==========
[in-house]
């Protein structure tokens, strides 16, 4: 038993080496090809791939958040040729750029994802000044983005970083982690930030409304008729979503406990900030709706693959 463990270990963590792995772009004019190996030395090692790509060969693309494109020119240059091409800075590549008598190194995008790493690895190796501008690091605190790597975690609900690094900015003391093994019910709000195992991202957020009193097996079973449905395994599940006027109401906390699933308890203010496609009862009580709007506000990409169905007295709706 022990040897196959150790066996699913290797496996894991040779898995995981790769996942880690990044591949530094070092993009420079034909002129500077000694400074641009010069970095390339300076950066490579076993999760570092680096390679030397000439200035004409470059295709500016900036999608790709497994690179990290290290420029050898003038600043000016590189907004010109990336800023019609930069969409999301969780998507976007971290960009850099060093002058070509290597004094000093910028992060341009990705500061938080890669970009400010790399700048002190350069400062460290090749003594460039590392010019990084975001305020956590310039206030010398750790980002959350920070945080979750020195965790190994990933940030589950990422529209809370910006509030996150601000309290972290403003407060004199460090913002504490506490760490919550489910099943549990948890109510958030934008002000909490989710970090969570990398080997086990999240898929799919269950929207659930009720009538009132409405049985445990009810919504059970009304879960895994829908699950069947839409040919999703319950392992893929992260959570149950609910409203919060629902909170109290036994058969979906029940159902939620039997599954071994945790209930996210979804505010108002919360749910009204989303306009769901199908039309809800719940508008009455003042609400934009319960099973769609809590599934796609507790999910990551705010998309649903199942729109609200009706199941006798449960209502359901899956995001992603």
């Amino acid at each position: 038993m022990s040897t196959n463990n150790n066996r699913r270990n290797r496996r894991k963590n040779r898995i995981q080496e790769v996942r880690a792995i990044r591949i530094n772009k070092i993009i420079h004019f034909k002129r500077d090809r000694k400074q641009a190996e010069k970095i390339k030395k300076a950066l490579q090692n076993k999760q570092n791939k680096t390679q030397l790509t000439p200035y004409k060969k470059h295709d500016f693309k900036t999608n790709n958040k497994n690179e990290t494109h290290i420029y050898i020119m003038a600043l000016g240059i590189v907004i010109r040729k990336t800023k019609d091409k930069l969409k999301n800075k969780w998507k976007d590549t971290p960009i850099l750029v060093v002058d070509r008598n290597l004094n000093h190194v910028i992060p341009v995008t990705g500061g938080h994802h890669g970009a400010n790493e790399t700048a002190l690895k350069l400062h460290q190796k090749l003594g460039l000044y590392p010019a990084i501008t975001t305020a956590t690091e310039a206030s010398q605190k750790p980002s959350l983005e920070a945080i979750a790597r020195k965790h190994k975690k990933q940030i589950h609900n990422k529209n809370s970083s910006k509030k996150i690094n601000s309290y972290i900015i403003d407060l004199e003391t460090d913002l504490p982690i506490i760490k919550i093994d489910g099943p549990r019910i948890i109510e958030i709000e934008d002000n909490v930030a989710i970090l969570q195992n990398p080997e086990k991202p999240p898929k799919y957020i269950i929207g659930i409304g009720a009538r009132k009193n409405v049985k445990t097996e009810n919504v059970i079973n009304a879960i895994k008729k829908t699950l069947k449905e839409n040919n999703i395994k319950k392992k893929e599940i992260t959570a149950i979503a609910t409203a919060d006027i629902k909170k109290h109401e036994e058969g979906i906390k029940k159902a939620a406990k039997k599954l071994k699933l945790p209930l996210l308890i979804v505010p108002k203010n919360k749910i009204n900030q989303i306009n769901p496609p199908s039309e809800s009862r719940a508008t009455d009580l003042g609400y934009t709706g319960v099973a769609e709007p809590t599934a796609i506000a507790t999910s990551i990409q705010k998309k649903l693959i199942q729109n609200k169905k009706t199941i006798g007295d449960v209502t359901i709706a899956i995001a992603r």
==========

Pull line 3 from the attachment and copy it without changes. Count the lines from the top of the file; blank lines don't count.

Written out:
């Amino acid at each position: 038993m022990s040897t196959n463990n150790n066996r699913r270990n290797r496996r894991k963590n040779r898995i995981q080496e790769v996942r880690a792995i990044r591949i530094n772009k070092i993009i420079h004019f034909k002129r500077d090809r000694k400074q641009a190996e010069k970095i390339k030395k300076a950066l490579q090692n076993k999760q570092n791939k680096t390679q030397l790509t000439p200035y004409k060969k470059h295709d500016f693309k900036t999608n790709n958040k497994n690179e990290t494109h290290i420029y050898i020119m003038a600043l000016g240059i590189v907004i010109r040729k990336t800023k019609d091409k930069l969409k999301n800075k969780w998507k976007d590549t971290p960009i850099l750029v060093v002058d070509r008598n290597l004094n000093h190194v910028i992060p341009v995008t990705g500061g938080h994802h890669g970009a400010n790493e790399t700048a002190l690895k350069l400062h460290q190796k090749l003594g460039l000044y590392p010019a990084i501008t975001t305020a956590t690091e310039a206030s010398q605190k750790p980002s959350l983005e920070a945080i979750a790597r020195k965790h190994k975690k990933q940030i589950h609900n990422k529209n809370s970083s910006k509030k996150i690094n601000s309290y972290i900015i403003d407060l004199e003391t460090d913002l504490p982690i506490i760490k919550i093994d489910g099943p549990r019910i948890i109510e958030i709000e934008d002000n909490v930030a989710i970090l969570q195992n990398p080997e086990k991202p999240p898929k799919y957020i269950i929207g659930i409304g009720a009538r009132k009193n409405v049985k445990t097996e009810n919504v059970i079973n009304a879960i895994k008729k829908t699950l069947k449905e839409n040919n999703i395994k319950k392992k893929e599940i992260t959570a149950i979503a609910t409203a919060d006027i629902k909170k109290h109401e036994e058969g979906i906390k029940k159902a939620a406990k039997k599954l071994k699933l945790p209930l996210l308890i979804v505010p108002k203010n919360k749910i009204n900030q989303i306009n769901p496609p199908s039309e809800s009862r719940a508008t009455d009580l003042g609400y934009t709706g319960v099973a769609e709007p809590t599934a796609i506000a507790t999910s990551i990409q705010k998309k649903l693959i199942q729109n609200k169905k009706t199941i006798g007295d449960v209502t359901i709706a899956i995001a992603r």